EUROPE: Announcing a haircut on Greek bond holdings would help restore a positive mood to bond markets, which have largely priced in such a move, said DWS Investments' CIO Asoka Wöhrmann.
The potential for Greece to default has rattled markets this week, and Wöhrmann said if a haircut was introduced, devaluing the value of Greek debt, it would boost sentiment.
He said people are treating the Greece issue "like the most important topic in the world, but it is not, Greece is just 3% of European GDP." He added core Europe is growing well, and global GDP is heading for 3.5% to 4% this year.
Wöhrmann said any adjustment to Greek debt would suit investors who have already factored it into their positions, as well as CDS holders.
"The first 12 months of the crisis will bend the nerve of investors, and if you want to be in Greek debt you have to learn not to sleep for quite some nights in a year."
He added the European periphery's woes have reinforced the importance of active fund management.
Up to 2007, the rolling 12-month correlation to German bunds of equivalent sovereigns from Italy and Spain, and covered bonds, was approximately 1. Since then it has ranged from -0.5 to 0.9.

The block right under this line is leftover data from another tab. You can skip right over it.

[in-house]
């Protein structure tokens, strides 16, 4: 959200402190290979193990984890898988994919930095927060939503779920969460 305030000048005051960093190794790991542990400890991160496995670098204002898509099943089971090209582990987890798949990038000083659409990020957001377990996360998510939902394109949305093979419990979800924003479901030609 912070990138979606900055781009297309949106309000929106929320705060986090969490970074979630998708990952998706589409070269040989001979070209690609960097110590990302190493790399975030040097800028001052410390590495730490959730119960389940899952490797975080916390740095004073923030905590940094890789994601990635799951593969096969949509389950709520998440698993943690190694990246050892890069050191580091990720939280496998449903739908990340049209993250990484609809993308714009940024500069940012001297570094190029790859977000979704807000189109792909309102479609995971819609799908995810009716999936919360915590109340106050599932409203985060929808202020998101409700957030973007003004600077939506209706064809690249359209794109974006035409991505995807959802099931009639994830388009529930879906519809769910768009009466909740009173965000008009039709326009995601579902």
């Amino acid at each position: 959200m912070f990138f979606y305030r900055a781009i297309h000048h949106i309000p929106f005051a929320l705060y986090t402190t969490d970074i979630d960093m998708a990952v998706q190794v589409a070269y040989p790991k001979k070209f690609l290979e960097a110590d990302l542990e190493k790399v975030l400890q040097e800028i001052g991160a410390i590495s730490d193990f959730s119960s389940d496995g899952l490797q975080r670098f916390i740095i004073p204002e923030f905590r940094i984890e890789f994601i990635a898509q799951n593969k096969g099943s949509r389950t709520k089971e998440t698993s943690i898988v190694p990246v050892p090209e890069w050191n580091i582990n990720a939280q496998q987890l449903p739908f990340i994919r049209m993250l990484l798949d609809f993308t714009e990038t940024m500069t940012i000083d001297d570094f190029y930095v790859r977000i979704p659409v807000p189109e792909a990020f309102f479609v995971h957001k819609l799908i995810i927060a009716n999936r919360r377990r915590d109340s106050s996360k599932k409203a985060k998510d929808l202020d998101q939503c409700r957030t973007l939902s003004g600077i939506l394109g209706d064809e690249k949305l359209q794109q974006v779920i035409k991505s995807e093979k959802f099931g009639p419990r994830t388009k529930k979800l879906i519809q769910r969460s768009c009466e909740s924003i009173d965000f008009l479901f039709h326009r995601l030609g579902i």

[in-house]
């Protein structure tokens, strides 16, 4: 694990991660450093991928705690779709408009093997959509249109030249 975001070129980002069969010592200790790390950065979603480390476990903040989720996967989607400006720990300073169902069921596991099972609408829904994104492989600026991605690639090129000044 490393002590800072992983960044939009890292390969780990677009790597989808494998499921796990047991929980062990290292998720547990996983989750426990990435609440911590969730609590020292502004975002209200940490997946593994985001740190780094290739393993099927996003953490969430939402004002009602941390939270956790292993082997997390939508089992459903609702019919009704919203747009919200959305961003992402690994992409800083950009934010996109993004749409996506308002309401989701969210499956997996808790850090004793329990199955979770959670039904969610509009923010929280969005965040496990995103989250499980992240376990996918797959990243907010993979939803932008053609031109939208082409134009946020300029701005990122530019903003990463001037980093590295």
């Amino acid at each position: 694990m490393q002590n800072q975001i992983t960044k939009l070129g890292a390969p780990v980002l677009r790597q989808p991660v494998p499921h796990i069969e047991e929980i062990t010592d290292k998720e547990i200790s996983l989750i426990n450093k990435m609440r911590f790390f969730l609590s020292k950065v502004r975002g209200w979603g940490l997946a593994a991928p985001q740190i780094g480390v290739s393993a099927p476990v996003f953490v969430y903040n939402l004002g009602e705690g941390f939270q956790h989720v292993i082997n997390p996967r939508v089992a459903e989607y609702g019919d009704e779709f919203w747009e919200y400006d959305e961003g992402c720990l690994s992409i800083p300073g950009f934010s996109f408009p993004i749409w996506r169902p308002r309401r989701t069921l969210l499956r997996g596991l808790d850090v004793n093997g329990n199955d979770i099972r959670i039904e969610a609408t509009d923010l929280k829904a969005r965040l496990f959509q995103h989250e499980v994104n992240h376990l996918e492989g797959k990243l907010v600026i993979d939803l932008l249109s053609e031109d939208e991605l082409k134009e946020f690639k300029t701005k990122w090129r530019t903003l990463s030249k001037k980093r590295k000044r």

"This is now the time for active management because correlation is low and sometimes negative. You can add something using construction tools as beta is running out of steam."
Wöhrmann added the US is only spared the wrath of debt markets because its dollar is the world's leading currency, representing 64% of foreign reserves. If this falls below 50%, America will start to suffer, he said.
"The US' domestic savings do not exceed its capital needs, but it is a special case because its currency is the global reserve, and that status is a safety net. This is why the US could expand its debt levels and why Greece cannot, and has to adjust."
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